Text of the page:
COLUMBIA, S.C. (WIS) - The American Civil Liberties Union, ACLU of South Carolina and NAACP Legal Defense and Educational Fund have filed a federal lawsuit against members of the South Carolina Election Commission (SEC) and Governor Henry McMaster for not ensuring all voters can vote by mail during the coronavirus pandemic, especially with the June 9 primaries fast approaching.
Those behind the lawsuit say their message is that South Carolina voters should not have to choose between life and their right to vote. The lawsuit was filed April 22 in U.S. District Court in Columbia.
The ACLU is arguing that South Carolina can both keep the public safe while also protecting democracy, but the ACLU says the state is refusing to do so. They also say requiring voters to physically report to polling locations and wait in line to vote goes against the advice of public health experts and social distancing guidelines.
Earlier this month, the state of Wisconsin moved forward with in-person voting for its recent primary elections. CNN is now reporting that at least 19 of those voters have since tested positive for COVID-19.
With this recent lawsuit, the ACLU says there’s still time to come up with a new plan to keep South Carolina voters safe.
Susan Dunn is the legal director with ACLU South Carolina.
She says this lawsuit has been filed, “against the Election Commission and the governor because they’re in the position to fix these things, but the Election Commission feels that they need the guidance of the governor or the legislators in order to make the changes that are needed, and our position is, well, if you can’t get it from the governor, you can’t get it from the legislature, we’ll go and ask for it from a court. If people are discouraged from voting or have to make choices about choosing between voting and being able to protect their health. That’s not a good plan for democracy.”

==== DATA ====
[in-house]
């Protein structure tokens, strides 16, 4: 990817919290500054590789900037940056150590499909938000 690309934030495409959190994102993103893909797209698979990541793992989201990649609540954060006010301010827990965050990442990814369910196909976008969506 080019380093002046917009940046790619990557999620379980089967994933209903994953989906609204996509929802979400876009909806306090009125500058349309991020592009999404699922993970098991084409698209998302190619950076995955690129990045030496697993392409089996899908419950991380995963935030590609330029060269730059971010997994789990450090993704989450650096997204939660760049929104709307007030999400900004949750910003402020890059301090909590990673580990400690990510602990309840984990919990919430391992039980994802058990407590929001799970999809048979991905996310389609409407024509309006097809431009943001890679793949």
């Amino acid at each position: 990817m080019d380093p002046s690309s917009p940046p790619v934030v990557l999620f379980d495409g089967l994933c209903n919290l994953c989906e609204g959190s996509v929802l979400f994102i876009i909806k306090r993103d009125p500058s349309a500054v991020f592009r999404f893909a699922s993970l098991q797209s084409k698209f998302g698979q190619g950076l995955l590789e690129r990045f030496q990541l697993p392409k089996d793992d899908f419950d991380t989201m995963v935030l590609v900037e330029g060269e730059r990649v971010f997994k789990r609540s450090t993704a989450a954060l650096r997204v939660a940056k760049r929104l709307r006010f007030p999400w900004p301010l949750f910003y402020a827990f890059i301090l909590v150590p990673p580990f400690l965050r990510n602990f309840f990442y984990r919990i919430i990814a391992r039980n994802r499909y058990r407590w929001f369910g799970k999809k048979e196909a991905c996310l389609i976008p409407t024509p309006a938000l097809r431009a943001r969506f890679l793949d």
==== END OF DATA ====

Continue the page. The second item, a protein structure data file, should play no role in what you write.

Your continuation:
The June 23rd primary in the state of New York has officially been canceled, the first state to cancel primary elections because of the pandemic.
Dunn says the ACLU is committed to protecting our democracy, and that democracy can’t work the way it’s supposed to if people are discouraged from voting because they’re worried they might get sick.
The lawsuit is specifically challenging the state’s requirements for a person to vote absentee.
The ACLU says the process might seem challenging and therefore discouraging – disproportionately affecting minorities – by requiring eligible voters to request and submit an absentee ballot. Then, that ballot must be signed and witnessed before being returned with a stamp.
A spokesperson with the SEC says the office cannot comment on pending litigation, but there have been measures put in place to ensure the safety of voters and poll managers.
The SEC is also urging those who qualify to vote absentee to do so as soon as possible, but the ACLU argues that everyone should qualify because of social distancing guidelines in place amid the pandemic.
“The South Carolina absentee process is a little peculiar. One of the big problems is that the South Carolina Election Commission has interpreted the excuses that are available by law as not including, ‘I am staying home because of a pandemic.’ Their interpretation is you only get an excuse to vote if you are actually sick, and that creates a real problem,” said Dunn.
A spokesperson has said the SEC has no authority to delay or change the process of the primaries.
The governor’s office says in order to change the rules for absentee voting, the General Assembly would need to change the law.
You can read ACLU’s lawsuit in its entirety by clicking here.